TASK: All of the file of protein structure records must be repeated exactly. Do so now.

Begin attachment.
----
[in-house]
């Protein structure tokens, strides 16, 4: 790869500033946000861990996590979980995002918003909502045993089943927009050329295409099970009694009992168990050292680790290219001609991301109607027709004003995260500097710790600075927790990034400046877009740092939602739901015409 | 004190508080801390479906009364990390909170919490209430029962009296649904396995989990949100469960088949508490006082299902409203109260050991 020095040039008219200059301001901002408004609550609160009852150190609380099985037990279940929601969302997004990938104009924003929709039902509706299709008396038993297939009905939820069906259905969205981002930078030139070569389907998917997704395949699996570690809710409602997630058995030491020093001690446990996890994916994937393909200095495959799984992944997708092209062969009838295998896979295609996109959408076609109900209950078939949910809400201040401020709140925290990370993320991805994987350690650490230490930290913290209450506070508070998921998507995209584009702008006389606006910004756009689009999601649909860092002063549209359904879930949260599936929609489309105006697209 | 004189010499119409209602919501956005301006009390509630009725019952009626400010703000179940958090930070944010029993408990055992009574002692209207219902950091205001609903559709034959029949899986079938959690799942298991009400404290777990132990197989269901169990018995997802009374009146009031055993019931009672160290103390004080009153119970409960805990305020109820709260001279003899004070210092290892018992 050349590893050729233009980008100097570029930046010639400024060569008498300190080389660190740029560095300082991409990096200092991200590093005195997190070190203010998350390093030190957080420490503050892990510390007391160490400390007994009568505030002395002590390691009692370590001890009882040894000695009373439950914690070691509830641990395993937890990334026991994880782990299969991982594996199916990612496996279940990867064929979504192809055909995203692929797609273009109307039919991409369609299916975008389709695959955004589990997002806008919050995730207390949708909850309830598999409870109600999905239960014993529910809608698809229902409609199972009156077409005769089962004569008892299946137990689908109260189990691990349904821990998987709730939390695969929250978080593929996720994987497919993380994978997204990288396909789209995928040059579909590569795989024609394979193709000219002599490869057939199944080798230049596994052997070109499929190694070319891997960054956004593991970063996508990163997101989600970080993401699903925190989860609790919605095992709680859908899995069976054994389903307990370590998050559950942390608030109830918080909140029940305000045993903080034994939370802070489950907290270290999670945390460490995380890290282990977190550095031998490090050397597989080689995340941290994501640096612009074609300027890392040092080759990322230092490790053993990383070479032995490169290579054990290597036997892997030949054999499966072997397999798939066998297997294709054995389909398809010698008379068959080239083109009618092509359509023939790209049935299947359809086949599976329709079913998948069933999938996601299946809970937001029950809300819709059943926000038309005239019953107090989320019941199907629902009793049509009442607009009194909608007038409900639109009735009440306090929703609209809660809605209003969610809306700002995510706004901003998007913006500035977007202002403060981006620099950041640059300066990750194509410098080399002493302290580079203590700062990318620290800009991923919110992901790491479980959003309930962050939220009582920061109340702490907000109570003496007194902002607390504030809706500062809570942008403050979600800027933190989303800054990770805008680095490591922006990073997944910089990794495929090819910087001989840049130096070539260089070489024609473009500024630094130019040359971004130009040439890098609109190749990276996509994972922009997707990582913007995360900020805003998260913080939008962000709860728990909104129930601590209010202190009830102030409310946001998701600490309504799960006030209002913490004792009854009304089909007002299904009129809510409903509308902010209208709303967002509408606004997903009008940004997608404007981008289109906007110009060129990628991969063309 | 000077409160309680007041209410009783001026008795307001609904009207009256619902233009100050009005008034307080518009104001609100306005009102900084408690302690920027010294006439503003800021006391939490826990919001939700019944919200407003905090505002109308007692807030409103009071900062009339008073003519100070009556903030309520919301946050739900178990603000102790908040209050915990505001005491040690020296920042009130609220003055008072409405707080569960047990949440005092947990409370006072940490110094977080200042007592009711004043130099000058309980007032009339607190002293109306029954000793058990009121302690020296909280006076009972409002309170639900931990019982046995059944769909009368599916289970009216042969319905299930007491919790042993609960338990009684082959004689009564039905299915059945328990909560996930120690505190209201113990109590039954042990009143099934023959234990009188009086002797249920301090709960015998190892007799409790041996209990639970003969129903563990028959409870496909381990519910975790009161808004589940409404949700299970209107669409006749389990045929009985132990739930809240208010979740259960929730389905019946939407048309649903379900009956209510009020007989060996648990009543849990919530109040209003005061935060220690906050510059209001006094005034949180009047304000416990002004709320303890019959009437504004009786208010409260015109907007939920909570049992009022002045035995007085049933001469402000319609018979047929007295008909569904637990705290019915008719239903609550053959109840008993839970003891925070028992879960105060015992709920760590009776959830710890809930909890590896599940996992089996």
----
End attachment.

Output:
[in-house]
């Protein structure tokens, strides 16, 4: 790869500033946000861990996590979980995002918003909502045993089943927009050329295409099970009694009992168990050292680790290219001609991301109607027709004003995260500097710790600075927790990034400046877009740092939602739901015409 | 004190508080801390479906009364990390909170919490209430029962009296649904396995989990949100469960088949508490006082299902409203109260050991 020095040039008219200059301001901002408004609550609160009852150190609380099985037990279940929601969302997004990938104009924003929709039902509706299709008396038993297939009905939820069906259905969205981002930078030139070569389907998917997704395949699996570690809710409602997630058995030491020093001690446990996890994916994937393909200095495959799984992944997708092209062969009838295998896979295609996109959408076609109900209950078939949910809400201040401020709140925290990370993320991805994987350690650490230490930290913290209450506070508070998921998507995209584009702008006389606006910004756009689009999601649909860092002063549209359904879930949260599936929609489309105006697209 | 004189010499119409209602919501956005301006009390509630009725019952009626400010703000179940958090930070944010029993408990055992009574002692209207219902950091205001609903559709034959029949899986079938959690799942298991009400404290777990132990197989269901169990018995997802009374009146009031055993019931009672160290103390004080009153119970409960805990305020109820709260001279003899004070210092290892018992 050349590893050729233009980008100097570029930046010639400024060569008498300190080389660190740029560095300082991409990096200092991200590093005195997190070190203010998350390093030190957080420490503050892990510390007391160490400390007994009568505030002395002590390691009692370590001890009882040894000695009373439950914690070691509830641990395993937890990334026991994880782990299969991982594996199916990612496996279940990867064929979504192809055909995203692929797609273009109307039919991409369609299916975008389709695959955004589990997002806008919050995730207390949708909850309830598999409870109600999905239960014993529910809608698809229902409609199972009156077409005769089962004569008892299946137990689908109260189990691990349904821990998987709730939390695969929250978080593929996720994987497919993380994978997204990288396909789209995928040059579909590569795989024609394979193709000219002599490869057939199944080798230049596994052997070109499929190694070319891997960054956004593991970063996508990163997101989600970080993401699903925190989860609790919605095992709680859908899995069976054994389903307990370590998050559950942390608030109830918080909140029940305000045993903080034994939370802070489950907290270290999670945390460490995380890290282990977190550095031998490090050397597989080689995340941290994501640096612009074609300027890392040092080759990322230092490790053993990383070479032995490169290579054990290597036997892997030949054999499966072997397999798939066998297997294709054995389909398809010698008379068959080239083109009618092509359509023939790209049935299947359809086949599976329709079913998948069933999938996601299946809970937001029950809300819709059943926000038309005239019953107090989320019941199907629902009793049509009442607009009194909608007038409900639109009735009440306090929703609209809660809605209003969610809306700002995510706004901003998007913006500035977007202002403060981006620099950041640059300066990750194509410098080399002493302290580079203590700062990318620290800009991923919110992901790491479980959003309930962050939220009582920061109340702490907000109570003496007194902002607390504030809706500062809570942008403050979600800027933190989303800054990770805008680095490591922006990073997944910089990794495929090819910087001989840049130096070539260089070489024609473009500024630094130019040359971004130009040439890098609109190749990276996509994972922009997707990582913007995360900020805003998260913080939008962000709860728990909104129930601590209010202190009830102030409310946001998701600490309504799960006030209002913490004792009854009304089909007002299904009129809510409903509308902010209208709303967002509408606004997903009008940004997608404007981008289109906007110009060129990628991969063309 | 000077409160309680007041209410009783001026008795307001609904009207009256619902233009100050009005008034307080518009104001609100306005009102900084408690302690920027010294006439503003800021006391939490826990919001939700019944919200407003905090505002109308007692807030409103009071900062009339008073003519100070009556903030309520919301946050739900178990603000102790908040209050915990505001005491040690020296920042009130609220003055008072409405707080569960047990949440005092947990409370006072940490110094977080200042007592009711004043130099000058309980007032009339607190002293109306029954000793058990009121302690020296909280006076009972409002309170639900931990019982046995059944769909009368599916289970009216042969319905299930007491919790042993609960338990009684082959004689009564039905299915059945328990909560996930120690505190209201113990109590039954042990009143099934023959234990009188009086002797249920301090709960015998190892007799409790041996209990639970003969129903563990028959409870496909381990519910975790009161808004589940409404949700299970209107669409006749389990045929009985132990739930809240208010979740259960929730389905019946939407048309649903379900009956209510009020007989060996648990009543849990919530109040209003005061935060220690906050510059209001006094005034949180009047304000416990002004709320303890019959009437504004009786208010409260015109907007939920909570049992009022002045035995007085049933001469402000319609018979047929007295008909569904637990705290019915008719239903609550053959109840008993839970003891925070028992879960105060015992709920760590009776959830710890809930909890590896599940996992089996």